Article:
is a partner of The Ticketing Institute. match their system capabilities against the Functionality Builder and achieve a high score. was formed internationally by the take-over of other ticketing companies, at one stage owning 13 different code-lines.  In the UK it was formed by taking over Dataculture and their Databox system with Select Ticketing and their PASS system, which between them had the largest share of the UK computerised ticketing systems market.   Databox was first launched in 1991, and PASS in 1988.  Having been fiercely competitive rivals, these two merged and are based in offices in Milton Keynes, with a reassuring degree of continuity in some core staff.  There are other European offices in The Netherlands and Germany.

PASS and Databox were leaders in centering marketing and CRM on ticketing systems, and pioneered the development of tools for sales and marketing analysis, enabling direct targeted marketing.  Their user conferences and training sessions became a hot-bed of the latest audience development techniques, and it was not unknown for people being interviewed for marketing posts to specify that they must have one of these two systems.  Having also pioneered the introduction of Internet ticket sales, it has appeared that these systems have been overtaken by other suppliers up-to-date systems.  This is changing in 2011 with the start of a significant series of software development roll outs in September.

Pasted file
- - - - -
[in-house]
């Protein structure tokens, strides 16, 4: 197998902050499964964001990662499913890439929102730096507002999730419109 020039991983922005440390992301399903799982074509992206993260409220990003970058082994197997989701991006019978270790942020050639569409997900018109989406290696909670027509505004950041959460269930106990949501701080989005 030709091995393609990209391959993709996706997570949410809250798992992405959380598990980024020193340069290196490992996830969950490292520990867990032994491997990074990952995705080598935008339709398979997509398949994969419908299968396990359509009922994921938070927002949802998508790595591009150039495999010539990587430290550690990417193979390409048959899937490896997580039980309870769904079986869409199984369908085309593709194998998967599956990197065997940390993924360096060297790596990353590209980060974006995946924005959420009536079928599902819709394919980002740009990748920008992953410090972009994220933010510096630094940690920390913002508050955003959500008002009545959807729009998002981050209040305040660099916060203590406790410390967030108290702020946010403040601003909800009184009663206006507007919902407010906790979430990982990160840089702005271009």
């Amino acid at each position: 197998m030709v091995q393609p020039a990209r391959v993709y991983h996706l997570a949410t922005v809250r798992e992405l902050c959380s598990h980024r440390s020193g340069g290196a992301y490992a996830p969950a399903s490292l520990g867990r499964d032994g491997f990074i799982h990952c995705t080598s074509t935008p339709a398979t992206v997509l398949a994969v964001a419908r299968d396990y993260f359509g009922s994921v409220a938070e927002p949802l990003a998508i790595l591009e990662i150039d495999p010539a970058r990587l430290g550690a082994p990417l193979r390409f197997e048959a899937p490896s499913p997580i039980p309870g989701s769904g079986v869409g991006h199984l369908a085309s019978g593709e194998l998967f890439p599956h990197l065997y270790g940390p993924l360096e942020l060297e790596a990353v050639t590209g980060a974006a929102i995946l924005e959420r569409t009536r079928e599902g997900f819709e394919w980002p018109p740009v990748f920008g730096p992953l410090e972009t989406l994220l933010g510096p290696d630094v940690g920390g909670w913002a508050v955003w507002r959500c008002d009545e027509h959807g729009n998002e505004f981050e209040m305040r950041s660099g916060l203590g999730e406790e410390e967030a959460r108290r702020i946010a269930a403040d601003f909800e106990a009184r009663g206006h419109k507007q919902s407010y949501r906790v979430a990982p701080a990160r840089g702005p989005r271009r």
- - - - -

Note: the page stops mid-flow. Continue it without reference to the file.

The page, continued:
On the “if it is not broken do not fix it” approach, Databox and ProVenueMax remain ‘fit-for-purpose’ solutions for some users, though they are becoming legacy products in the sense of the age of their code-lines and the platforms they were written on.  It is a decade since Jonathan Hyams wanted to transfer Databox to a new back end database, and keep Borland’s Paradox database working for users with data integrity checks and remote access to maintain the relational tables.  From September 2011 now supply ‘Select A Seat’ so ticket purchasers can now choose seats on-line live off the seating plan, with some simple social media integration around ticket purchases.

Some customers have been frustrated at the nigh on seven year wait for the replacement ProVenueX to arrive as the next generation “best-of-breed” system.  This British generated product, piloting from September 2011, looks set to satisfy patient loyal customers. has a relatively large and friendly UK support team based in Milton Keynes, which has full Help Desk Institute accreditation.

The major hope for change is the arrival in Milton Keynes in June 2011 of new American MD Derek Palmer from the US’s executive team, who staff already say provides “the missing link” between ‘International’ and the US HQ.  He wants to build on the quality of the customer support with “service delivery”, working more closely with users to ensure they are meeting their needs.  With a British software development team to help ensure rapid iterative development to prioritise local requirements, this promises to rebuild confidence and credibility.